If the player is able to use all of his or her cards in combinations, by connecting to opponents’ or the exposed card sets (sapaw), or if the player gets rid of all his cards, then the player wins by Tong-its. A person can discard of his cards by forming melds and laying it down or making a "sapaw" on one of the other players' laid down meld. A meld consists of at least three cards (three-of-a-kind or straight flush) and a sapaw would be the fourth of those three, or the continuation of that straight flush.
A player with at least one exposed meld and has low points can call a draw before his turn given that no other players connected to his exposed meld before that. Otherwise, the player will have to wait for his next turn to call a draw.
Once a player calls for a draw the opponents can either fold or challenge the draw. Only players who have exposed melds are given this opportunity. A player cannot call for a draw if his exposed hand(s) has been melded (sapaw) by any opponent within the round. Players with no card sets exposed are automatically folded. When a draw has been called, the points are computed and tallied. The person with the lowest points wins. If a tie occurs, the challenger wins. In the event of a three-way tie, the player to the right of the challenger wins.
Deck pile runs out
When the central stack runs out of cards, the game ends. A player with no exposed melds automatically loses. The player with the lowest points in total wins. If there is a tie for the fewest points, the player that picks up the last card from the deck wins.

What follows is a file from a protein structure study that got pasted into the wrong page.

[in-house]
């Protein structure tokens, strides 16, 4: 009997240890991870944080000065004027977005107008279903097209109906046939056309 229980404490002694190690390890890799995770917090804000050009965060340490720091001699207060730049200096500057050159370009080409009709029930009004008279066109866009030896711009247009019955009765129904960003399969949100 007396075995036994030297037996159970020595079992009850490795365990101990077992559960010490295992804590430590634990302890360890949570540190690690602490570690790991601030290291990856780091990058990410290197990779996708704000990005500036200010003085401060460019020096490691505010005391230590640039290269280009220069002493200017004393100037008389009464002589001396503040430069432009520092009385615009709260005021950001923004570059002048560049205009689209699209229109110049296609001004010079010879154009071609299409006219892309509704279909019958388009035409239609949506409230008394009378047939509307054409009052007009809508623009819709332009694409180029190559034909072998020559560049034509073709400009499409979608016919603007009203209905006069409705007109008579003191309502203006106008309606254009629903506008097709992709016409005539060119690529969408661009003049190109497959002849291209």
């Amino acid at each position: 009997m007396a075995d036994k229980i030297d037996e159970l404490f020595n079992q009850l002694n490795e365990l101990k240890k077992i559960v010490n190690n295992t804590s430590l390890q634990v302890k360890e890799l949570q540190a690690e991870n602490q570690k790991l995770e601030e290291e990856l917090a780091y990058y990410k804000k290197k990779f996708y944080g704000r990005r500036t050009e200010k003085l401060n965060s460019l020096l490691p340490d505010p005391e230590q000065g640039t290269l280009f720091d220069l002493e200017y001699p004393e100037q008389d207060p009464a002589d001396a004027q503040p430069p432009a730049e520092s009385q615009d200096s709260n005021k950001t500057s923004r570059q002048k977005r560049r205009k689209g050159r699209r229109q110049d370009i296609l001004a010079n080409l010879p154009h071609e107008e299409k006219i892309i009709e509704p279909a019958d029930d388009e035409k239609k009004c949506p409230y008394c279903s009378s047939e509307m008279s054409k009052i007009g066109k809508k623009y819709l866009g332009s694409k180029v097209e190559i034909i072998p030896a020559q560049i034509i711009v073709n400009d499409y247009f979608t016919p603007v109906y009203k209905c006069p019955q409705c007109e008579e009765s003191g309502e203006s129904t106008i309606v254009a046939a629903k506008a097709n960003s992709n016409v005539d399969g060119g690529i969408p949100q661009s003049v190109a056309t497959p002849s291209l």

A player who does not expose any melds before an opponent calls Tong-its or Draw is considered burnt or sunóg. Burnt players at the end of the game automatically lose.
Winning the Jackpot or "Two Hits"
Bets are added to a pot. The winner who wins two consecutive games collect the pot money. This can also be changed to 3 consecutive games wherein upon the second win the player gets an additional payment.
If at the beginning of the round, a player is able to connect all cards by forming melds or sets, that player automatically wins as if it is a Two Hits jackpot.
A player is considered Burned if the player is unable to form a meld or set at the end game. Also called Sunog in Tagalog and Paksiw in Visayan.
All the cards have corresponding points. The Rank goes:
Ace 2 3 4 5 6 7 8 9 10 Jack Queen King. Ace is considered one point. All the Jacks Queens and Kings are 10 points each. All the other cards (namely, 2 3 4 5 6 7 8 9 10) match their value.
Joker mode adds the two Jokers to the standard deck and enables the Zero Count Fight mode and the Variable Payout.
- "What is Tongits?". Tongits.Org. Archived from the original on July 18, 2011.
- "Tong-its: Poker Filipino Style – Philippines Guide". www.philippinesinsider.com. April 26, 2020.
- Tong-itsXtreme Archived 2012-09-18 at the Wayback Machine
- How To Play Archived 2011-07-28 at the Wayback Machine
- "Game Rules". playtongits.com. Archived from the original on Apr 13, 2010.
- Card Combinations Archived 2012-12-13 at the Wayback Machine
- End of Game Archived 2012-12-13 at the Wayback Machine